No matter what it's called by, it is what we do best.
Reglazing, refinishing, and resurfacing are terms that are now used to mean the same thing. By applying substances to the surface of an already installed fixture, a new surface can be obtained that is an improvement over the original one, which may be dull, discolored, or worn out from age and use.
Another aspect you want to consider is we can fix chips, cracks, rust, or even damage, alongside many other imperfections before applying the reglaze. All the work is done on-site, of course.
By reglazing, you can avoid replacement of the fixture, its functional life can be extended considerably, AND it’s easy to clean.
Porcelain feels hard and cold to the touch, and when you knock, it sounds like a heavy, thick metal under an often white finish.
This fixture material feels cold to the touch. The sound when knocking on it indicates a somewhat thin, hard, hollow metal. This material’s name comes from the structural black metallic material that is used to create the form of the fixture. The fixture is made by putting a heated sheet of steel in a mold under heavy pressure. Then, it is coated with a porcelain-like, oven-baked finish. It is the same material seen in gas stoves. One unique characteristic of this material is that heavy impacts produce chipping of the finish on rounded areas, leaving black dents.
Cultured marble is a synthetic, heavy, plastic, resinous material that looks like natural stone. But upon touching it, you notice its temperature is not as cold or as warm as a natural stone would be under similar circumstances. Cultured marble tends to stay slightly warmer than the air in the room. If you knock on it, the sound it gives is duller than natural stone, almost like wood.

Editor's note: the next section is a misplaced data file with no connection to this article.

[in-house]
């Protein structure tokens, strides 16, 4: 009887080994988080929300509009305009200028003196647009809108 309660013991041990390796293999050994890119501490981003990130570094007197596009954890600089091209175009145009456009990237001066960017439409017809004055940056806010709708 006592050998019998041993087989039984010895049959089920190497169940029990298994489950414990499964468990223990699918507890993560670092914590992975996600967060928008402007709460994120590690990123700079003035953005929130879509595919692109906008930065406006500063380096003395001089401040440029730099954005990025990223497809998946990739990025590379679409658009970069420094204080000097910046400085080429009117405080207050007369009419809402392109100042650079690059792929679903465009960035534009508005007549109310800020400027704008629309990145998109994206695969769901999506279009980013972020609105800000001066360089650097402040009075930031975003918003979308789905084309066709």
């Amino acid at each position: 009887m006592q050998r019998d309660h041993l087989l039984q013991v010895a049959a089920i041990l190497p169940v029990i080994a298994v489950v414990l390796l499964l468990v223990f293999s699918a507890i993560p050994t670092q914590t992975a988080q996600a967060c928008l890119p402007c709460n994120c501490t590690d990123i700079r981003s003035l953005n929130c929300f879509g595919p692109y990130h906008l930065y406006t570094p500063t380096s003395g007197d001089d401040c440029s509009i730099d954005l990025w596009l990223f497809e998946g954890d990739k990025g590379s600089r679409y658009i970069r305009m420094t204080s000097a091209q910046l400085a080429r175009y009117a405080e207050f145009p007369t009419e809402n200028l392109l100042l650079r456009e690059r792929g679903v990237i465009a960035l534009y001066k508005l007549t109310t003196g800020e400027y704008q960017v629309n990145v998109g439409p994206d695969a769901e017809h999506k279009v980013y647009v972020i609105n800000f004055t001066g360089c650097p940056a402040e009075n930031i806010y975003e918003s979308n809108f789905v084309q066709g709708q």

This plastic resin material is more difficult to identify since its surface feels and looks like most finishes applied to fiberglass fixtures. With acrylic, you can build thinner fixtures than with fiberglass, BUT they are usually thicker! To identify it with certainty, it is necessary to break, cut, or burn part of it. For our reglazing purposes, we treat acrylic finishes as if they are fiberglass.
High Pressure Laminate is colloquially known as Formica®; the material is a thin sheet of hard, heat-resistant plastic resin that is laminated in layers and glued onto kraft paper, and finally onto wood as a veneer. Formica® is usually used on surfaces that require repetitive cleaning with damp cloths and/or liquid, like countertops, vanities, tables, etc.